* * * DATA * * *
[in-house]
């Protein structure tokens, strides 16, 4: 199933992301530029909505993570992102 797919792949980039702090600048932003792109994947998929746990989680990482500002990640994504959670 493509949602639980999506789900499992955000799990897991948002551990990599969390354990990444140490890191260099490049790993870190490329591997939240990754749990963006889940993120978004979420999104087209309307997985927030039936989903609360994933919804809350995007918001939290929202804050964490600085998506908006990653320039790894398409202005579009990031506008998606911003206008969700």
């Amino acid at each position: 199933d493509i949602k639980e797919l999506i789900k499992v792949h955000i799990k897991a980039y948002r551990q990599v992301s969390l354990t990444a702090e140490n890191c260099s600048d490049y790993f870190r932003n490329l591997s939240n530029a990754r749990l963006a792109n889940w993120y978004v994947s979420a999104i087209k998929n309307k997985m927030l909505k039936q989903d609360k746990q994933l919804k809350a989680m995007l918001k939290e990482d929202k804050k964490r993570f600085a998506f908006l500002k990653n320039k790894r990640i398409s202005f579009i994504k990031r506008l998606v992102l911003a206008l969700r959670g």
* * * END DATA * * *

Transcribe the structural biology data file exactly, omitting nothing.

[in-house]
């Protein structure tokens, strides 16, 4: 199933992301530029909505993570992102 797919792949980039702090600048932003792109994947998929746990989680990482500002990640994504959670 493509949602639980999506789900499992955000799990897991948002551990990599969390354990990444140490890191260099490049790993870190490329591997939240990754749990963006889940993120978004979420999104087209309307997985927030039936989903609360994933919804809350995007918001939290929202804050964490600085998506908006990653320039790894398409202005579009990031506008998606911003206008969700």
């Amino acid at each position: 199933d493509i949602k639980e797919l999506i789900k499992v792949h955000i799990k897991a980039y948002r551990q990599v992301s969390l354990t990444a702090e140490n890191c260099s600048d490049y790993f870190r932003n490329l591997s939240n530029a990754r749990l963006a792109n889940w993120y978004v994947s979420a999104i087209k998929n309307k997985m927030l909505k039936q989903d609360k746990q994933l919804k809350a989680m995007l918001k939290e990482d929202k804050k964490r993570f600085a998506f908006l500002k990653n320039k790894r990640i398409s202005f579009i994504k990031r506008l998606v992102l911003a206008l969700r959670g």